Even Illinois’s CFO Doesn’t Know How Many Bills Are Unpaid

How big is Illinois’s pile of unpaid bills? Even the state’s chief fiscal officer doesn’t know for sure.

The state sold $4.5 billion of bonds on Wednesday to help pay down the estimated $16.6 billion it owes to contractors, health care providers and others who waited to get paid during Illinois’s record-long fight over the budget. But Comptroller Susana Mendoza, a Democrat, says her office doesn’t know the size of that backlog for sure, and she wants that to change.

Under current law, state agencies only have to report to the comptroller once a year — on Oct. 1 – the amount of unpaid bills they had by the end of June, making the information already outdated by the time it’s submitted. According to the comptroller’s website, the backlog reached $16.6 billion as of Oct. 24, including an estimated $6.1 billion of unpaid bills with state agencies.

To get a better picture of how deeply Illinois is in debt, Mendoza is urging lawmakers to override Republican Governor Bruce Rauner’s veto of a measure that will require state agencies to report bills on a monthly basis and include how old the bills are, whether funds have been appropriated to pay those bills and how much interest is owed. The Illinois House of Representatives voted to override the veto on Wednesday. The Senate must do the same for the bill to become law.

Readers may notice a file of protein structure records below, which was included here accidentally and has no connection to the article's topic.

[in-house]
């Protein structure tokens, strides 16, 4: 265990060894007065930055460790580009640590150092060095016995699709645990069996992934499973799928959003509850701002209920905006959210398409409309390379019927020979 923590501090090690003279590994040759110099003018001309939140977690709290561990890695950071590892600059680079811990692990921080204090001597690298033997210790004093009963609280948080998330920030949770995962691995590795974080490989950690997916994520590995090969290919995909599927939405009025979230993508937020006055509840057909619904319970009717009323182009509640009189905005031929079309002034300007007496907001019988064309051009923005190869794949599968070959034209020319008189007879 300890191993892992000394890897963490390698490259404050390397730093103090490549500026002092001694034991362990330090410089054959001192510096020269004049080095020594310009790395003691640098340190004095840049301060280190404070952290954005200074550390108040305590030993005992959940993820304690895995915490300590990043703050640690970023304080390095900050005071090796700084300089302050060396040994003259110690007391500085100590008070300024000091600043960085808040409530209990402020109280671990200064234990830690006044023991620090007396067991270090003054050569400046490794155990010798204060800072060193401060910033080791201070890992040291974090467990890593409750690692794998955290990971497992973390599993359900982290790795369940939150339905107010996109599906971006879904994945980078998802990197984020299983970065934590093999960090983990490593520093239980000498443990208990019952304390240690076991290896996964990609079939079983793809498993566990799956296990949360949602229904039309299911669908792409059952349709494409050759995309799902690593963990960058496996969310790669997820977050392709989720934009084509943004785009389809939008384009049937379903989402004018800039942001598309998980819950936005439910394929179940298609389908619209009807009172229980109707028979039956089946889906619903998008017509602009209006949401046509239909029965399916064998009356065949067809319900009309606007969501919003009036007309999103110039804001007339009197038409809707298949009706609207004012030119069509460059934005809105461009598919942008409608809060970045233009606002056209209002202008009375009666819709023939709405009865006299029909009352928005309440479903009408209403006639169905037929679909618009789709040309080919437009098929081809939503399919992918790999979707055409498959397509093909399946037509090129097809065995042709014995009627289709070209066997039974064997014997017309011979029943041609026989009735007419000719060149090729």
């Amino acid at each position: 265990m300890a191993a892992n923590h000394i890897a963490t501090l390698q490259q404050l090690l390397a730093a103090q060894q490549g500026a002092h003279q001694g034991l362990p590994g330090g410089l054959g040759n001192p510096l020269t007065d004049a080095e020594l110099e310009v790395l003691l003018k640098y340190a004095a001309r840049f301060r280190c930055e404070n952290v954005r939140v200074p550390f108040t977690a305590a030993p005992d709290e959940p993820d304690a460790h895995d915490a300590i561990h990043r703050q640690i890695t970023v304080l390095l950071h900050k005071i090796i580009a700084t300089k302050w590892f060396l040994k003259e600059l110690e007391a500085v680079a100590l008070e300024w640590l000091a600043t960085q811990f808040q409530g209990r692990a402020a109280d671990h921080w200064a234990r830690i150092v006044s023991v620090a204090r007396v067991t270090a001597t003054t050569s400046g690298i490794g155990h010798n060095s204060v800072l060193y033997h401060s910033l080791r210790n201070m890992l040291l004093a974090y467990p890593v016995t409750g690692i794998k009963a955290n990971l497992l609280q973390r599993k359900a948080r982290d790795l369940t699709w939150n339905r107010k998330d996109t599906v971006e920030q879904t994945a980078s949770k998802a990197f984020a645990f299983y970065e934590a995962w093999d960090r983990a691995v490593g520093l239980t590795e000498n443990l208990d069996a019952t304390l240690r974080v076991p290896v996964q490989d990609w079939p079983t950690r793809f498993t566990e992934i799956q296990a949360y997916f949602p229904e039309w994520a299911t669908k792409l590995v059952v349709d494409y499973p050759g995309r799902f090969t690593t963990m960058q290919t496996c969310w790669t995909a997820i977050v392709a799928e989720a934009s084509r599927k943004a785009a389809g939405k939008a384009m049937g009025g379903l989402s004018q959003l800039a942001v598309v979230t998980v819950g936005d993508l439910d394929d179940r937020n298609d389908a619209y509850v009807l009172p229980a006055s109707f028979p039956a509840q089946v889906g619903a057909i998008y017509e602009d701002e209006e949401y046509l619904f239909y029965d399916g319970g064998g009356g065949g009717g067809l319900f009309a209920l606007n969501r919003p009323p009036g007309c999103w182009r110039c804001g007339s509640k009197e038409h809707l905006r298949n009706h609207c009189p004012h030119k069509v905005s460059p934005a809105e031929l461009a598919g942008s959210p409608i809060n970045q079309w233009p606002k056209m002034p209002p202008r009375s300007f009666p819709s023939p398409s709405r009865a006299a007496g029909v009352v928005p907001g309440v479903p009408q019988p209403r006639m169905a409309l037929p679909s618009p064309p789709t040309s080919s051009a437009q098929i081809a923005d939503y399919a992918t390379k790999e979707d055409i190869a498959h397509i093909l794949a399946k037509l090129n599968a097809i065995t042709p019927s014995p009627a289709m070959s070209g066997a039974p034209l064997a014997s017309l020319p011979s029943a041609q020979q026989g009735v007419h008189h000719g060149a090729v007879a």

“This is a first step in hopefully even giving the markets greater confidence that Illinois is moving in the right direction when it comes to full transparency on our finances,” Mendoza said in a telephone interview.

The legislation is “definitely favorable from a credit perspective,” said Eric Friedland, Lord Abbett’s director of municipal research in Jersey City, New Jersey. He noted that the amount of unpaid bills isn’t a surprise to investors who monitor the state’s finances, but requiring monthly reporting may spur Illinois leaders to reduce the number of unpaid bills. 

“In my opinion, if they have to report every month in a transparent way, then that will hopefully cause this practice to change for the better,” said Friedland, whose firm manages about $20 billion of municipal debt, including some Illinois bonds.

In his veto message on Aug. 18, Rauner applauded the push for transparency but criticized Mendoza for trying to “micromanage” agencies, adding that they don’t have the technology to meet the requirements in the bill.

Mendoza disagrees, saying that agencies are equipped to put those numbers together. The bill would help Mendoza keep track of how much interest the state is paying: She estimates that Illinois is already on the hook for $900 million in late-payment penalties.

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